BY SUSAN JOY PAUL
Mike Pach didn’t plan to take a picture of the same tree every day for a year. The Springs photographer didn’t plan it, and he certainly didn’t expect the project to become a life-changing experience.
“What started as an exercise in creativity evolved into more than a collection of pictures,” Pach said. “The project became a metaphor for life, and the pictures were secondary.”
Jan. 12, 2015, the day after a snowstorm, Pach looked out his kitchen window and was struck by an image in the fog, a tree. Coated in ice and snow, the hackberry tree attracted the artist in Pach, and he took a picture.
Later that day, the idea of photographing the tree every day came to him. “The original goal was to create a unique picture each day, as an exercise in showing how you could see the same thing in a different way every day,” he said.
Pach turned the still photos into a multimedia presentation, which he will show Friday at the Venue@21c, inside Library 21c in Briargate. Arbor Day falls on the third Friday in April in Colorado, and the presentation will commemorate the day. The slideshow includes recorded, background music provided by the Colorado Springs Conservatory, and Pach will talk about his observations and lessons learned while creating the project.
“Several things happened along the way for me that were too unusual to call coincidences,” Pach said. “I felt there was something telling me this was the right thing for me to be doing.”
Pach said a large pine tree in his backyard partially blocked his view of the hackberry from his home, so he took all the photos from his backyard. “Last May, a windstorm blew the pine tree over giving me a clear view of the hackberry. It seemed like the universe was telling me” ‘I really like what you’re doing, we’re going to help you out a bit.’ It was the only tree that fell down,” he said. Pach added there were other unusual occurrences that he will share at the Friday event. He also hopes to inspire people with his project.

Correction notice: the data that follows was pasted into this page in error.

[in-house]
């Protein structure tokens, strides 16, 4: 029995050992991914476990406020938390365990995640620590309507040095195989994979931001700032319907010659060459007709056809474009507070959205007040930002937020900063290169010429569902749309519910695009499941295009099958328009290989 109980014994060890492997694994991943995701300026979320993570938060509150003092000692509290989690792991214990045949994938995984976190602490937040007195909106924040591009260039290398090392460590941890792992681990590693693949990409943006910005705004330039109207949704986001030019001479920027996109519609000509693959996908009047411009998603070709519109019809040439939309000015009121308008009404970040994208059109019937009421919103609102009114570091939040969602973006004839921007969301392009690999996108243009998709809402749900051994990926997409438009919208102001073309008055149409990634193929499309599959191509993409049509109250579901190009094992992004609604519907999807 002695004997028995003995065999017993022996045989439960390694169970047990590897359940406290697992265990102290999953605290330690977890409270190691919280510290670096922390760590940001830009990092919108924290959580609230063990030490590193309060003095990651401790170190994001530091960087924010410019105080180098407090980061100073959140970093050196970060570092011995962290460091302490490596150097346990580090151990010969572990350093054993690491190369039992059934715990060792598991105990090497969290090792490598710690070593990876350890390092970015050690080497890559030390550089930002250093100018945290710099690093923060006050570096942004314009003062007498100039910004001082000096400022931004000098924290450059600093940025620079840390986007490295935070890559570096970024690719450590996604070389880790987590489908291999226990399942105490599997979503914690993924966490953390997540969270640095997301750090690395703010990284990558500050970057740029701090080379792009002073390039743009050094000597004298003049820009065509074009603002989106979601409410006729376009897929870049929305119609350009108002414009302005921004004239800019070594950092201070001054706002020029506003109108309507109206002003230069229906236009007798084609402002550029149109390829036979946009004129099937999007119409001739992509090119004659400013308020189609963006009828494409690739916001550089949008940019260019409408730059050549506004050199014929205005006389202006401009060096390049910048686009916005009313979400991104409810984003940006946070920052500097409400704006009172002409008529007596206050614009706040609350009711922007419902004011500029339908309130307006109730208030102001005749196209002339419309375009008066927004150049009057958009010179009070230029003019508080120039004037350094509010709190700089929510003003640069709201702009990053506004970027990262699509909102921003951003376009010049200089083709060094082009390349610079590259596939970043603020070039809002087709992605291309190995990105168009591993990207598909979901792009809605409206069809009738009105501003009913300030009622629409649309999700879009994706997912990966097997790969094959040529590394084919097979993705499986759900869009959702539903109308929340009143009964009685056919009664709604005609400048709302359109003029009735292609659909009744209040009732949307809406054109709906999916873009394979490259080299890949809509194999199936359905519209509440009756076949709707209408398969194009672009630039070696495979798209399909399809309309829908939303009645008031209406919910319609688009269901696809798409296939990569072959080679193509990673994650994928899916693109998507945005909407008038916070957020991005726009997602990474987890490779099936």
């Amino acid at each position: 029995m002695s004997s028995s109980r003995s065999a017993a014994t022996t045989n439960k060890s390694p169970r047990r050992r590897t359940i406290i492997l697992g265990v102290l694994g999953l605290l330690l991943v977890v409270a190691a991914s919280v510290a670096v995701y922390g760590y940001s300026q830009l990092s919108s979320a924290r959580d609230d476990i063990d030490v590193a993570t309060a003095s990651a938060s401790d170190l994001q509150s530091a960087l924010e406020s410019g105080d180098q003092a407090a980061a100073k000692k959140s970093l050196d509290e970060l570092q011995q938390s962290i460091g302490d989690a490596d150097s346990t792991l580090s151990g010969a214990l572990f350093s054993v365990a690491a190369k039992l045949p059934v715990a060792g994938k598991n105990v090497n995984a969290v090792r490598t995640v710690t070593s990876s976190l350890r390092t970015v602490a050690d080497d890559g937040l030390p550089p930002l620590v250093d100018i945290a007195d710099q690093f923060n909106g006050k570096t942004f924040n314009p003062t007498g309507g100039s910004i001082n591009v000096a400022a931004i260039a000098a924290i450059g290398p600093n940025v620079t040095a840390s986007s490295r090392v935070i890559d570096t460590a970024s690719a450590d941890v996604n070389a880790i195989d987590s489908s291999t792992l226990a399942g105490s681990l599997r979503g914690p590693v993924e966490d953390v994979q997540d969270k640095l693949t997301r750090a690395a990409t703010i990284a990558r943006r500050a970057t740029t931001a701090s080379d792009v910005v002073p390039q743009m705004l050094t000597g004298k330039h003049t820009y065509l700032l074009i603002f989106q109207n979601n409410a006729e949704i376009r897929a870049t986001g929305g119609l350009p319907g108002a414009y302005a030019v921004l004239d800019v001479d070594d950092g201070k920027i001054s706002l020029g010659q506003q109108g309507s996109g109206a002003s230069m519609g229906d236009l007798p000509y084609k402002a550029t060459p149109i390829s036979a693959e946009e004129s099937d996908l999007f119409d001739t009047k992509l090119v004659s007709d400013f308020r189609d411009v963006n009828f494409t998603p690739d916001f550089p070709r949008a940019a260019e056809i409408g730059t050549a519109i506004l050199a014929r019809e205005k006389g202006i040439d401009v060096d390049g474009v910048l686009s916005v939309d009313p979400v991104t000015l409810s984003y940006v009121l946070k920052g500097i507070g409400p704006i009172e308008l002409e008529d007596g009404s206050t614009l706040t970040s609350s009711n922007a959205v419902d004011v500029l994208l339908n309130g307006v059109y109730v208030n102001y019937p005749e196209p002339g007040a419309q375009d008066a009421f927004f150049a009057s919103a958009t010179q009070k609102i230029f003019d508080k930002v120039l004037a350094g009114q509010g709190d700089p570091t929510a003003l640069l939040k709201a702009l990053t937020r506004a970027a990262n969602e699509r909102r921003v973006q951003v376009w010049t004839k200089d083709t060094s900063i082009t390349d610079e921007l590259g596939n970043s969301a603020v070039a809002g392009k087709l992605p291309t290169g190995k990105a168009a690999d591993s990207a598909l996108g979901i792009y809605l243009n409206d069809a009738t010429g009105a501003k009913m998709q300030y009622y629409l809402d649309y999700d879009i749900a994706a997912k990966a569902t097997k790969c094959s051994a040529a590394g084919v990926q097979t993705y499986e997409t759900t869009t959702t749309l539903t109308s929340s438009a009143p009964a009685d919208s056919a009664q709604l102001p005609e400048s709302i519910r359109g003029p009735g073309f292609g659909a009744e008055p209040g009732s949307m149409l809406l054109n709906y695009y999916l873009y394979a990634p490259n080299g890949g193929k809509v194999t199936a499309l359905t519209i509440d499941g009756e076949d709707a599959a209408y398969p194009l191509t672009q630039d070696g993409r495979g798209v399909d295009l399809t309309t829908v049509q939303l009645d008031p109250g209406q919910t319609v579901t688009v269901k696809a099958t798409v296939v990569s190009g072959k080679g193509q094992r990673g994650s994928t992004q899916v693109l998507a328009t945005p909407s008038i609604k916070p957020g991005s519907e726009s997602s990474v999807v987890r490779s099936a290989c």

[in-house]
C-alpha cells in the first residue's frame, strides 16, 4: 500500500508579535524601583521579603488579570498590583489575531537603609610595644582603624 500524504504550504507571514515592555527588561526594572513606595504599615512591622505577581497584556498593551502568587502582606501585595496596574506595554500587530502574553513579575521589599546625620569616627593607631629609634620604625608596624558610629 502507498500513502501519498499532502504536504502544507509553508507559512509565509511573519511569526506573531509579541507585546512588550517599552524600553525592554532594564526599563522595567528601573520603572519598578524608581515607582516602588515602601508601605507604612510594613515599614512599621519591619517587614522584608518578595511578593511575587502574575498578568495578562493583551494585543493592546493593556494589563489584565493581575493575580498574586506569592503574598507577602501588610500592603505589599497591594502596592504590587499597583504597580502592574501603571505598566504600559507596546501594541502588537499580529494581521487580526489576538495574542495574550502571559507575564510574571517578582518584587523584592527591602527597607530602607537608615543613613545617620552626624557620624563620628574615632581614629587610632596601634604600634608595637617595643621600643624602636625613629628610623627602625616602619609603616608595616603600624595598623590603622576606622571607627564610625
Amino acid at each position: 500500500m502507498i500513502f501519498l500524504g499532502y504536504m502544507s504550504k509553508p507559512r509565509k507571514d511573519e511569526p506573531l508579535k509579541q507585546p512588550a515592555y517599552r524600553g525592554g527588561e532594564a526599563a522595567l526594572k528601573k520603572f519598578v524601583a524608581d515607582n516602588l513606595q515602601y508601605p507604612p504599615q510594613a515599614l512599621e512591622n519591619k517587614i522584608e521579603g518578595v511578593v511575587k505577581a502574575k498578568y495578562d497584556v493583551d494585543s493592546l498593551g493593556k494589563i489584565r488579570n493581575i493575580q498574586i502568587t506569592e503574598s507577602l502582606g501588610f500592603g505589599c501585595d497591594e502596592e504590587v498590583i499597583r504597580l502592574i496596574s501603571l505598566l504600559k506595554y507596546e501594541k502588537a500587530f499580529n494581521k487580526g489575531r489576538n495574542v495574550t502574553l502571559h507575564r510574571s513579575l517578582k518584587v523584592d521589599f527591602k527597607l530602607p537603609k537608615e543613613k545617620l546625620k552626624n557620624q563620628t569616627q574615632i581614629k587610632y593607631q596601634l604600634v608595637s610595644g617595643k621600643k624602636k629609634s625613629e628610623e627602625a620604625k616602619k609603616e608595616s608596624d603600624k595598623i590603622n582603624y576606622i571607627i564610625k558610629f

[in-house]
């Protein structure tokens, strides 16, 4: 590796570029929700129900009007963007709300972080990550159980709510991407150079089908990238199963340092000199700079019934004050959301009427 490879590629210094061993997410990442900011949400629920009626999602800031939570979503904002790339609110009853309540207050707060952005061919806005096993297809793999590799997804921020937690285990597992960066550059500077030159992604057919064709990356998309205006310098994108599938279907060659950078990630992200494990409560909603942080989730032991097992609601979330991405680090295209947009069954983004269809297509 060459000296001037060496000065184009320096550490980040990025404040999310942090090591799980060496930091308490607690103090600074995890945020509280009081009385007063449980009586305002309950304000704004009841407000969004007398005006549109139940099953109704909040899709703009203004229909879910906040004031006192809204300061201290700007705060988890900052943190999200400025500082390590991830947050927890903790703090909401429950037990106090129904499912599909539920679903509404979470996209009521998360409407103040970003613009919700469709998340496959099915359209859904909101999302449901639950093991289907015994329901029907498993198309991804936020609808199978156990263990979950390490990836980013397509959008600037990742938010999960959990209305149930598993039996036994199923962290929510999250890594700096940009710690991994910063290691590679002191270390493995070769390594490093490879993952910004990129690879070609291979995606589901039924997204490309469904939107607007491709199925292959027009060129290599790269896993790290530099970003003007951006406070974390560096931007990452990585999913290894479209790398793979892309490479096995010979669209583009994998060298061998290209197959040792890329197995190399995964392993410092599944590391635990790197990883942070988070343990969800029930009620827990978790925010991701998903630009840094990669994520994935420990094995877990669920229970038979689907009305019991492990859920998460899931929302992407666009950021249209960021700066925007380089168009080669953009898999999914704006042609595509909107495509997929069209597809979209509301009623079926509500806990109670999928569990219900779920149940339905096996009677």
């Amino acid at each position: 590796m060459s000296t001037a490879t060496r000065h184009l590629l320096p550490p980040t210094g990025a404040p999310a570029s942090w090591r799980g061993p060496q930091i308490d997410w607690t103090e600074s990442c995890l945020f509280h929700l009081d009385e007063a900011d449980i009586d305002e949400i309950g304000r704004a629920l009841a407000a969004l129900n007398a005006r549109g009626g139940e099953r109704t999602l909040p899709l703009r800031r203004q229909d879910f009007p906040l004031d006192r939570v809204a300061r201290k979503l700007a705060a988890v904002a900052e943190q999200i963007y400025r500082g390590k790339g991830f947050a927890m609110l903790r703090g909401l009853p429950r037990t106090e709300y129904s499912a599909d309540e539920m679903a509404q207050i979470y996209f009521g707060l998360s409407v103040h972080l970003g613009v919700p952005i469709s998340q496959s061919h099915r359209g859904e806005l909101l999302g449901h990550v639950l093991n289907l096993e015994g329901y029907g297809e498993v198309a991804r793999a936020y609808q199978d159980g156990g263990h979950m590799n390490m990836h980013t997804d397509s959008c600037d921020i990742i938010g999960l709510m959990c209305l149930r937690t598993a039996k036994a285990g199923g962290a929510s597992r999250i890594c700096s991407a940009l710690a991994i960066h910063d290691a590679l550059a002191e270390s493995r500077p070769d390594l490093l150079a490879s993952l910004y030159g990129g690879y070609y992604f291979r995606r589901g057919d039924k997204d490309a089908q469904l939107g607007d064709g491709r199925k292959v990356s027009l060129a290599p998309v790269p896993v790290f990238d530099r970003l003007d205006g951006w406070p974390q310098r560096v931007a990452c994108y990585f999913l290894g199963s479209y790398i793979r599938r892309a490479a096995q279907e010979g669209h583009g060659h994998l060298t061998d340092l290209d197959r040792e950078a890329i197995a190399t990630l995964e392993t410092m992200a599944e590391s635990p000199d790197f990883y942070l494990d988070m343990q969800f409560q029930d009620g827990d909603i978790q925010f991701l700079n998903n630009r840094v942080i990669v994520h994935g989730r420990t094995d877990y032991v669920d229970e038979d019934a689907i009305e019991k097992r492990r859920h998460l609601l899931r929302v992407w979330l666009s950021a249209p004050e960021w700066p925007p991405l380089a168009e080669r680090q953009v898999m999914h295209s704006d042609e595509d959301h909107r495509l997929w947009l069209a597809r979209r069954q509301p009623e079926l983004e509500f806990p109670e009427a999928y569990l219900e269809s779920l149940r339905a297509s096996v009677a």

“You don’t have to travel thousands of miles to get great photographs. You can make great photographs in your backyard,” he said.
“I developed methods that kept me on track, and eventually became a habit. People can apply the same methods to reach their goals, not just photographic or artistic goals, but any goal they want to reach.” Pach added that he believes his project “became a metaphor for life, and begged the question, ‘Do you think that a single tree could have an impact on your life and the lives of others?’”
The event begins at 5 p.m., with free beer and wine “until it runs out” provided by Bristol Brewery and Sovereignty Wines. Short presentations will be provided by event partners The Colorado Photography Learning Group, Trails and Open Space Coalition, the Council of Neighbors and Organizations, the Colorado Springs Conservatory, Creative Magazine, Therapeutic Recreation Program of Colorado Springs and the Pikes Peak Library District. Pach’s presentation follows, and the event is scheduled to run until 8 p.m. You can preview the photographs, along with Pach’s daily comments throughout the project’s process, on his websitesametreedifferentday.wordpress.com.
“This will be a celebration of our parks, trees and open space,” said Pach. Library 21c is at 1175 Chapel Hills Drive, and the event is free.